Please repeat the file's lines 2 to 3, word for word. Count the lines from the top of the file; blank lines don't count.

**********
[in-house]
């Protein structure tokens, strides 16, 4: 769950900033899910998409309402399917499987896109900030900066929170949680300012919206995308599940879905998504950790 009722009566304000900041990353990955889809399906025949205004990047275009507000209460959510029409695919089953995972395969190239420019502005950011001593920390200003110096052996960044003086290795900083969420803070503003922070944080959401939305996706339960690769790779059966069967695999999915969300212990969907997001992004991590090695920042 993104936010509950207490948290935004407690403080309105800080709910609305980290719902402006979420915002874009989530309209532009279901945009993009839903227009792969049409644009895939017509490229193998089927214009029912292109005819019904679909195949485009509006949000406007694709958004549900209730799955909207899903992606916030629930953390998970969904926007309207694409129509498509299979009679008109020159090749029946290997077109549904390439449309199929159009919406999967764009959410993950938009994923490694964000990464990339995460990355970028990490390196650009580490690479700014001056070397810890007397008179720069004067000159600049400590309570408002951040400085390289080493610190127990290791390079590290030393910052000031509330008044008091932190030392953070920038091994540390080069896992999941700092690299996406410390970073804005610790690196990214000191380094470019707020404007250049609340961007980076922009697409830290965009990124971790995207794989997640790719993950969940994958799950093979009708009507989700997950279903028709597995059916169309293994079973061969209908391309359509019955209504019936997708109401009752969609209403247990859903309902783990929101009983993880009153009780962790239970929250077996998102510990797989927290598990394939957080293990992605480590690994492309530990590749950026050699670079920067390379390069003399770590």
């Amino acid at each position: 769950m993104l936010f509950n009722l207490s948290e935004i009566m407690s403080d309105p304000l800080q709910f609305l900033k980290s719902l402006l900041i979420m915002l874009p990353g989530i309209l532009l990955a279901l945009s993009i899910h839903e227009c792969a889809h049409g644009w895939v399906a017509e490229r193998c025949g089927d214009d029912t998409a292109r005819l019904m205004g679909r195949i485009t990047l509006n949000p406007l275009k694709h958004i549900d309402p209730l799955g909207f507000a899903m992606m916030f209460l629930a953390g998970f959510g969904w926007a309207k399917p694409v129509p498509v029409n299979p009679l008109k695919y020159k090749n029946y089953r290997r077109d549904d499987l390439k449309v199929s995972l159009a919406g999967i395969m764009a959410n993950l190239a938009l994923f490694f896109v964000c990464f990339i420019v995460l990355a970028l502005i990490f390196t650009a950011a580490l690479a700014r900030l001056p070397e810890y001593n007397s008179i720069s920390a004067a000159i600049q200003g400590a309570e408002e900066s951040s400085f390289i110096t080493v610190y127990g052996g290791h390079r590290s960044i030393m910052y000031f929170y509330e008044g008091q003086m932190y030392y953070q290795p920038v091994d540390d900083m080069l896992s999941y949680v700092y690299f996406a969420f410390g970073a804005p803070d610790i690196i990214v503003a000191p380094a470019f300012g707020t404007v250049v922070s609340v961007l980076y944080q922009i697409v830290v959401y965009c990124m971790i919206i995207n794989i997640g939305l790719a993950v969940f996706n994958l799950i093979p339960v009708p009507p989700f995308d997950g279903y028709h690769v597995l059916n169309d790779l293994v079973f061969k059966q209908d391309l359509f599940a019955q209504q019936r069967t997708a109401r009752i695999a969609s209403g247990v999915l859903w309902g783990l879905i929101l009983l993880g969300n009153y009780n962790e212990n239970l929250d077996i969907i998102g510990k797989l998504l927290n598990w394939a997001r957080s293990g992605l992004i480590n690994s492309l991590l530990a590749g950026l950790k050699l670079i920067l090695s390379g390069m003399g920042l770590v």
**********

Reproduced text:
């Protein structure tokens, strides 16, 4: 769950900033899910998409309402399917499987896109900030900066929170949680300012919206995308599940879905998504950790 009722009566304000900041990353990955889809399906025949205004990047275009507000209460959510029409695919089953995972395969190239420019502005950011001593920390200003110096052996960044003086290795900083969420803070503003922070944080959401939305996706339960690769790779059966069967695999999915969300212990969907997001992004991590090695920042 993104936010509950207490948290935004407690403080309105800080709910609305980290719902402006979420915002874009989530309209532009279901945009993009839903227009792969049409644009895939017509490229193998089927214009029912292109005819019904679909195949485009509006949000406007694709958004549900209730799955909207899903992606916030629930953390998970969904926007309207694409129509498509299979009679008109020159090749029946290997077109549904390439449309199929159009919406999967764009959410993950938009994923490694964000990464990339995460990355970028990490390196650009580490690479700014001056070397810890007397008179720069004067000159600049400590309570408002951040400085390289080493610190127990290791390079590290030393910052000031509330008044008091932190030392953070920038091994540390080069896992999941700092690299996406410390970073804005610790690196990214000191380094470019707020404007250049609340961007980076922009697409830290965009990124971790995207794989997640790719993950969940994958799950093979009708009507989700997950279903028709597995059916169309293994079973061969209908391309359509019955209504019936997708109401009752969609209403247990859903309902783990929101009983993880009153009780962790239970929250077996998102510990797989927290598990394939957080293990992605480590690994492309530990590749950026050699670079920067390379390069003399770590």
């Amino acid at each position: 769950m993104l936010f509950n009722l207490s948290e935004i009566m407690s403080d309105p304000l800080q709910f609305l900033k980290s719902l402006l900041i979420m915002l874009p990353g989530i309209l532009l990955a279901l945009s993009i899910h839903e227009c792969a889809h049409g644009w895939v399906a017509e490229r193998c025949g089927d214009d029912t998409a292109r005819l019904m205004g679909r195949i485009t990047l509006n949000p406007l275009k694709h958004i549900d309402p209730l799955g909207f507000a899903m992606m916030f209460l629930a953390g998970f959510g969904w926007a309207k399917p694409v129509p498509v029409n299979p009679l008109k695919y020159k090749n029946y089953r290997r077109d549904d499987l390439k449309v199929s995972l159009a919406g999967i395969m764009a959410n993950l190239a938009l994923f490694f896109v964000c990464f990339i420019v995460l990355a970028l502005i990490f390196t650009a950011a580490l690479a700014r900030l001056p070397e810890y001593n007397s008179i720069s920390a004067a000159i600049q200003g400590a309570e408002e900066s951040s400085f390289i110096t080493v610190y127990g052996g290791h390079r590290s960044i030393m910052y000031f929170y509330e008044g008091q003086m932190y030392y953070q290795p920038v091994d540390d900083m080069l896992s999941y949680v700092y690299f996406a969420f410390g970073a804005p803070d610790i690196i990214v503003a000191p380094a470019f300012g707020t404007v250049v922070s609340v961007l980076y944080q922009i697409v830290v959401y965009c990124m971790i919206i995207n794989i997640g939305l790719a993950v969940f996706n994958l799950i093979p339960v009708p009507p989700f995308d997950g279903y028709h690769v597995l059916n169309d790779l293994v079973f061969k059966q209908d391309l359509f599940a019955q209504q019936r069967t997708a109401r009752i695999a969609s209403g247990v999915l859903w309902g783990l879905i929101l009983l993880g969300n009153y009780n962790e212990n239970l929250d077996i969907i998102g510990k797989l998504l927290n598990w394939a997001r957080s293990g992605l992004i480590n690994s492309l991590l530990a590749g950026l950790k050699l670079i920067l090695s390379g390069m003399g920042l770590v």